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Case Basics
Docket No. 
(Argued the cause for the petitioner)
(Argued the cause for the respondent)
Facts of the Case 

After purchasing a new vehicle from an authorized Alabama BMW dealership, Ira Gore, Jr. discovered that his new vehicle had been repainted. He sued BMW's American distributor (BMW), alleging that it committed fraud by failing to inform him that his car had been repainted. The Alabama Circuit Court entered judgment, following a jury verdict, awarding Gore $4,000 in compensatory damages and $4 million in punitive damages. On appeal from the trial judge's denial of BMW's post-trial petition to set aside the punitive damages as 'grossly excessive,' the Alabama Supreme Court ruled that the punitive damages were not so excessive as to violate BMW's Fourteenth Amendment right to due process. Due to a jury calculation error, however, the Alabama Supreme Court reduced Gore's punitive damage award to $2 million. BMW appealed to the Supreme Court.


Assuming that Gore's punitive damage award was grossly excessive, does the Fourteenth Amendment's due process clause protect BMW from paying the award?

Decision: 5 votes for BMW, 4 vote(s) against
Legal provision: Due Process

Yes. In a 5-to-4 decision, the Court held that while a state may impose punitive damages to further its interest in deterring unlawful conduct, the Fourteenth Amendment's due process clause prohibits states from imposing grossly excessive punishments on tort-feasors. In the present case, the punitive damage's excessive nature is indicated by the 500 to 1 ratio between the jury's punitive and actual damage awards, the relatively insignificant amount of damage, and the lack of statutory fines that remotely parallel the present award's magnitude. BMW's due process rights were also violated because it could not have possibly anticipated, nor did it receive fair notice, that it might face such a severe punishment.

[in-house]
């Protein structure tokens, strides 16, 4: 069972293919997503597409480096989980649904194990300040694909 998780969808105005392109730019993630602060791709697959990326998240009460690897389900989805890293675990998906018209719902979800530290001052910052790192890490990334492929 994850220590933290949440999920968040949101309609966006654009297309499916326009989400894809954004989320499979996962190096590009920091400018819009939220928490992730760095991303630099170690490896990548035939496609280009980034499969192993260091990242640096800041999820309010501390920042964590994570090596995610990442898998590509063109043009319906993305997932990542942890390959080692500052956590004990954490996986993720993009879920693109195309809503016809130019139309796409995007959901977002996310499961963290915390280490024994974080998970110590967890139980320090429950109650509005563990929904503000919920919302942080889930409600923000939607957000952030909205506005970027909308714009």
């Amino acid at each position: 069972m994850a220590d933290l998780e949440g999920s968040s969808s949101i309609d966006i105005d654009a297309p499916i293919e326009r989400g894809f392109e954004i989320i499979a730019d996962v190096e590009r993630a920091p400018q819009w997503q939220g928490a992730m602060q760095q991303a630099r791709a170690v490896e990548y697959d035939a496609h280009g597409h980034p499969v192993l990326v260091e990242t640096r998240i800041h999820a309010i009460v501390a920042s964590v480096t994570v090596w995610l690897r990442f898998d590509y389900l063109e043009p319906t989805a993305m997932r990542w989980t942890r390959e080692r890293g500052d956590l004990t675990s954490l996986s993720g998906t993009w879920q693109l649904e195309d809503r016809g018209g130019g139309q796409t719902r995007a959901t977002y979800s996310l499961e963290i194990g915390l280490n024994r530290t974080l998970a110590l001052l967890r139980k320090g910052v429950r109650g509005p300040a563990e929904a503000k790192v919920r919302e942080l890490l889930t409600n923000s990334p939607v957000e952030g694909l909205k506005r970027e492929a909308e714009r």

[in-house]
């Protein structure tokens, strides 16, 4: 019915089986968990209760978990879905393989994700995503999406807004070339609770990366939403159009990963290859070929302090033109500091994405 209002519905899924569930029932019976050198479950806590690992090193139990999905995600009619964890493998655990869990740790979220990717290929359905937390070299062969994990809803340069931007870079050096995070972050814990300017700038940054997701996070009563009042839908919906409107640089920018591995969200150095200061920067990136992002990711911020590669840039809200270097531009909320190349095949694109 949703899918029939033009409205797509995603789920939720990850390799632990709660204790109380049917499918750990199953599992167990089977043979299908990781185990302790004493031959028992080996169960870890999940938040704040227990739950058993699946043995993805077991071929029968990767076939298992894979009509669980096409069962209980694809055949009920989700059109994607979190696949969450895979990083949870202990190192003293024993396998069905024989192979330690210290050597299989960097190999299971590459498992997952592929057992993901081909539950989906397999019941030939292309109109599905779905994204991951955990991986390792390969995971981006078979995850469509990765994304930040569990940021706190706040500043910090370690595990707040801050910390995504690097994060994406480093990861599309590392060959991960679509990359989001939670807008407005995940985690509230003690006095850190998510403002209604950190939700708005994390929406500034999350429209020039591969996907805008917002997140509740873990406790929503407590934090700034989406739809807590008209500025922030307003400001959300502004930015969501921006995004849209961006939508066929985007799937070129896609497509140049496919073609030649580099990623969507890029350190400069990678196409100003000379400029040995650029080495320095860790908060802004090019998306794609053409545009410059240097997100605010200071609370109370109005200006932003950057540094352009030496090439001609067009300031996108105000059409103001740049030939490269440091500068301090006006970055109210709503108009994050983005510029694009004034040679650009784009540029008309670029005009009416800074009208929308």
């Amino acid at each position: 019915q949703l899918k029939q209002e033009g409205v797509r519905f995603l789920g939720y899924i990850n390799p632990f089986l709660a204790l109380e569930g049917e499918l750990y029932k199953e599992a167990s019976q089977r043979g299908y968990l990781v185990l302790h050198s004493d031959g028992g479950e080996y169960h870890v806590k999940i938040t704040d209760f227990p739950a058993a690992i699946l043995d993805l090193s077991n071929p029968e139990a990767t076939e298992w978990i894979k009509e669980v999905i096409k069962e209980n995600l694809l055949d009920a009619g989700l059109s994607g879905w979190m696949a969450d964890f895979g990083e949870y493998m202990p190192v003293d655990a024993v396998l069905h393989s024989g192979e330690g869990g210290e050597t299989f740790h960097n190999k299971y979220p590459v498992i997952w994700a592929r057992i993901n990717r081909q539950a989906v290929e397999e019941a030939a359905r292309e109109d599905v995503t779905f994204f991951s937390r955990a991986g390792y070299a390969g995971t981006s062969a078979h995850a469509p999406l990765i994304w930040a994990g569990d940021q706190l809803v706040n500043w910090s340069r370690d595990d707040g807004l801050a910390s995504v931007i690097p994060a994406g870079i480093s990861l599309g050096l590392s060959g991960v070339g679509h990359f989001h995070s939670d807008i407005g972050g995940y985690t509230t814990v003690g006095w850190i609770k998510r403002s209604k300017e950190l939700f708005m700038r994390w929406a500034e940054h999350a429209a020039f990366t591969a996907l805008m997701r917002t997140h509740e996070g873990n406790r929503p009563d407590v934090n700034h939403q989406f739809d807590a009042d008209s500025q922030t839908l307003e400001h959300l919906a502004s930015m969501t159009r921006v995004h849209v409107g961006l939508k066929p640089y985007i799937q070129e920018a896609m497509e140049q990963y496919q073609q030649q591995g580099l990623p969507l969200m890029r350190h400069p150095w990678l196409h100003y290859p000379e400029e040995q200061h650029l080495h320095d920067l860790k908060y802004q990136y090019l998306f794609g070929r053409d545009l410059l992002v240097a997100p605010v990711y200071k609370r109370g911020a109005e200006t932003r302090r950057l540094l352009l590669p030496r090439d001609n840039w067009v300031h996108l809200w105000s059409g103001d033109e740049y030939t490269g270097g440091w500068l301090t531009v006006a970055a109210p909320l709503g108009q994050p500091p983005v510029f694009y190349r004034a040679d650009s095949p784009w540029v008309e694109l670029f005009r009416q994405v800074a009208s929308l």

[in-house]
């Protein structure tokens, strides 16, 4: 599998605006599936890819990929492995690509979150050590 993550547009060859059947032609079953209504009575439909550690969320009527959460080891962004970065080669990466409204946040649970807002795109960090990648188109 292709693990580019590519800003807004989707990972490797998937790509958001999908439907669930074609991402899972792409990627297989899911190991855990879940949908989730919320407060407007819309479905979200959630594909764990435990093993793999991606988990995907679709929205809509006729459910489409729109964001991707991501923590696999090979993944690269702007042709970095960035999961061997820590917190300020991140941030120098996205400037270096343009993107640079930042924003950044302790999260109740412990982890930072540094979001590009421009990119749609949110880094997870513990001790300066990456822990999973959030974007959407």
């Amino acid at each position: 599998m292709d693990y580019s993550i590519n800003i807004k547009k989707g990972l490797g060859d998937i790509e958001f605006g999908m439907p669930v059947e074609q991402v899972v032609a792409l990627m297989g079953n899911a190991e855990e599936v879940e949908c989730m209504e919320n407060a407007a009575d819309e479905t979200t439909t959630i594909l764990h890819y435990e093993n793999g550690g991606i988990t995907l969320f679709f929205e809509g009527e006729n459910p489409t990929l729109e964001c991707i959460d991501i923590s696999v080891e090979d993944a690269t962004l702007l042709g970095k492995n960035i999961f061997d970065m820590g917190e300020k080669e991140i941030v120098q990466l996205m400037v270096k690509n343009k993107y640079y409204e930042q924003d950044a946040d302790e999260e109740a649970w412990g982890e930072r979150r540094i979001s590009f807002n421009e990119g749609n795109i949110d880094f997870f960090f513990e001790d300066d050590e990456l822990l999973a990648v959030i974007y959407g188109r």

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BMW v. GORE. The Oyez Project at IIT Chicago-Kent College of Law. 28 August 2015. <>.
BMW v. GORE, The Oyez Project at IIT Chicago-Kent College of Law, (last visited August 28, 2015).
"BMW v. GORE," The Oyez Project at IIT Chicago-Kent College of Law, accessed August 28, 2015,